March 3, 2018

Open Data Day 2018: Orthogonal Research Version

Time once again for International Open Data Day, an annual event hosted by organizations all around the world. For the Orthogonal Research contribution, I am sharing a presentation on the role of theory in data science (and the analysis of open data).

 Full set of slides are available on Figshare, doi:10.6084/m9.figshare.5483746

A theory of data goes back to before there were concepts such as "big data" or "open data". In fact, we can learn a lot from attempts to characterize regularities in scientific phenomena, particularly in the behavioral sciences (e.g. Psychophysics).

There are a number of ways to build a mini-theory, but one advantage of the approach we are working on is that (assuming partial information about the data being analyzed) a theoretical model can be built with very limited amounts of data. I did not mention the role of non-empirical reasoning [1] in the theory-building, but might be an important issue for future consideration.

 The act of theory-building is also creating generalized models of pattern interpretation. In this case, our mini-theory detects sheep-shaped arrays. But there are bottom-up and top-down assumptions that go into this recognition, and theory-building is a way to make those explicit.
 Naive theories are a particular mode of error in theory-building from sparse or incomplete data. In the case of human reasoning, naive theories result from generalization based on limited empirical observation and blind inference of mechanism. They are characterized in the Cognitive Science literature as being based on implicit and non-domain-specific knowledge [2].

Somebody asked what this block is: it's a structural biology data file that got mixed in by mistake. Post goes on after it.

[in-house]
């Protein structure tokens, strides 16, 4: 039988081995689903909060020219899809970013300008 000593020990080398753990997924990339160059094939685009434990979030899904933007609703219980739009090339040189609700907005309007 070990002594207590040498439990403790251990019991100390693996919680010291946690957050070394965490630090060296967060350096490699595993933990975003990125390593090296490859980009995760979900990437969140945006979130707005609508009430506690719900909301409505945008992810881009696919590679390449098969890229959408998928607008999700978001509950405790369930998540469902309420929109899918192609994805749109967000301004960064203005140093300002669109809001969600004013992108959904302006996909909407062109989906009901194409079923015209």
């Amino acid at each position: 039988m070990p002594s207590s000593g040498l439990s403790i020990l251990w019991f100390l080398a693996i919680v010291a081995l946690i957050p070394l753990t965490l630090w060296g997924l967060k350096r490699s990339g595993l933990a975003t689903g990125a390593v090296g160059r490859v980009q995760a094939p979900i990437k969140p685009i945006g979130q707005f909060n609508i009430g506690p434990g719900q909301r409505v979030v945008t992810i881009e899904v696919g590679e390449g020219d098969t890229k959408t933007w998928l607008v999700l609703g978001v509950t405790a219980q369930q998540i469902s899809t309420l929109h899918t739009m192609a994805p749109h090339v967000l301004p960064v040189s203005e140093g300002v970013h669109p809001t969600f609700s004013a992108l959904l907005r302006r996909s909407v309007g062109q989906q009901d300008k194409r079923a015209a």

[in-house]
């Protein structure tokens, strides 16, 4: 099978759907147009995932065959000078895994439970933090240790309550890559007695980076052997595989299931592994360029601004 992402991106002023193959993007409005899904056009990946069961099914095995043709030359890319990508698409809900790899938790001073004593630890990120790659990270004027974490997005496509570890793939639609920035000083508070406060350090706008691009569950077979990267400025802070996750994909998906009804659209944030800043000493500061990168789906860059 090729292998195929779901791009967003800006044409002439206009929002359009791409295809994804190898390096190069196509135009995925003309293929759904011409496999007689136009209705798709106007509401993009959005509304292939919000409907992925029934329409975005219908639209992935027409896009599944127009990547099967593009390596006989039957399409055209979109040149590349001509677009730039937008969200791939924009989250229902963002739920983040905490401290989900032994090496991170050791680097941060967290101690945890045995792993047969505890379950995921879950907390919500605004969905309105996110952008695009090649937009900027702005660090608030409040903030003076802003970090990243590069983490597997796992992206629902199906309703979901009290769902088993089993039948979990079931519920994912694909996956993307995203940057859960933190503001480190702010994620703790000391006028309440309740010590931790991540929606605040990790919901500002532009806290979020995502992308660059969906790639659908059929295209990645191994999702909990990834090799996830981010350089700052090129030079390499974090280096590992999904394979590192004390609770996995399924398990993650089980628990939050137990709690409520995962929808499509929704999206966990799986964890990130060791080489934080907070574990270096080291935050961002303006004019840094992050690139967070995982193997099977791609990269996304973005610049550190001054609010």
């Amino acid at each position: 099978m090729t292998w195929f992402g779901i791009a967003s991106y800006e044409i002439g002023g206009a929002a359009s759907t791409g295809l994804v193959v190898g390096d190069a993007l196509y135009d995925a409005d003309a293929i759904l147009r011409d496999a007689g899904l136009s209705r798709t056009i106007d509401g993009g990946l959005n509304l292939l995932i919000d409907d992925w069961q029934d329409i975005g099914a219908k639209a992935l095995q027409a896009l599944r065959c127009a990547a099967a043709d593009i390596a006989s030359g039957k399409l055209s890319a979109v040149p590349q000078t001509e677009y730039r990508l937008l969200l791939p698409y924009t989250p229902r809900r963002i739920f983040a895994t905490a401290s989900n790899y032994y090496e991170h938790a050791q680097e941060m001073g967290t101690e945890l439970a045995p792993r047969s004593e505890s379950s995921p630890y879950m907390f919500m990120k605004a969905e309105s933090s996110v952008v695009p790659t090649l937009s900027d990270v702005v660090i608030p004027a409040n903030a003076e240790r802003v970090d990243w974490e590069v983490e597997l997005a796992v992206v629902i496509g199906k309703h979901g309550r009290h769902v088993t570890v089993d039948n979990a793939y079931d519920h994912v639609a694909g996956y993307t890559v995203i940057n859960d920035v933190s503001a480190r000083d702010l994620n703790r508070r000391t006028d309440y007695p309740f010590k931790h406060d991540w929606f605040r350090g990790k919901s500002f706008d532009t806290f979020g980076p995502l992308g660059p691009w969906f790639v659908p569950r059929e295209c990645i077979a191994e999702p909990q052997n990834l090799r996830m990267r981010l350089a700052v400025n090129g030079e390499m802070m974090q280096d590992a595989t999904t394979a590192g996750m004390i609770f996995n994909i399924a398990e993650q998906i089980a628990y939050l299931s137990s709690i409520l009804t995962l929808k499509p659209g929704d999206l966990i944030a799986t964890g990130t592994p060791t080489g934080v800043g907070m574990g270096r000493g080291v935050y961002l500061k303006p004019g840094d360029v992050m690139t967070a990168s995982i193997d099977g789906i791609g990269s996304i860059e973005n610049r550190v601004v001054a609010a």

Taken together, mini-theories and naive theories can help us not only better characterize unlabeled and sparsely labelled data, but also gain an appreciation for local features in the dataset. In some cases, naive theory-building might be beneficial for enabling feature engineering, ontologies/metadata [3] and other characteristics of the data.

In terms of usefulness, theory-building in data science lies somewhere in between mathematical discovery programs and epistemological models. 

[1] Dawid, R. (2013). Novel Confirmation and the Underdetermination of Scientific Theory Building. PhilSci Archive.

[2] Gelman, S.A., Noles, N.S. (2011). Domains and naive theories. WIREs Cognitive Science, 2, 490–502. doi:10.1002/wcs.124

[3] Rzhetsky, A., Evans, J.A. (2011). War of Ontology Worlds: Mathematics, Computer Code, or Esperanto? PLoS Computational Biology, 7(9), e1002191. doi:10.1371/journal.pcbi.1002191

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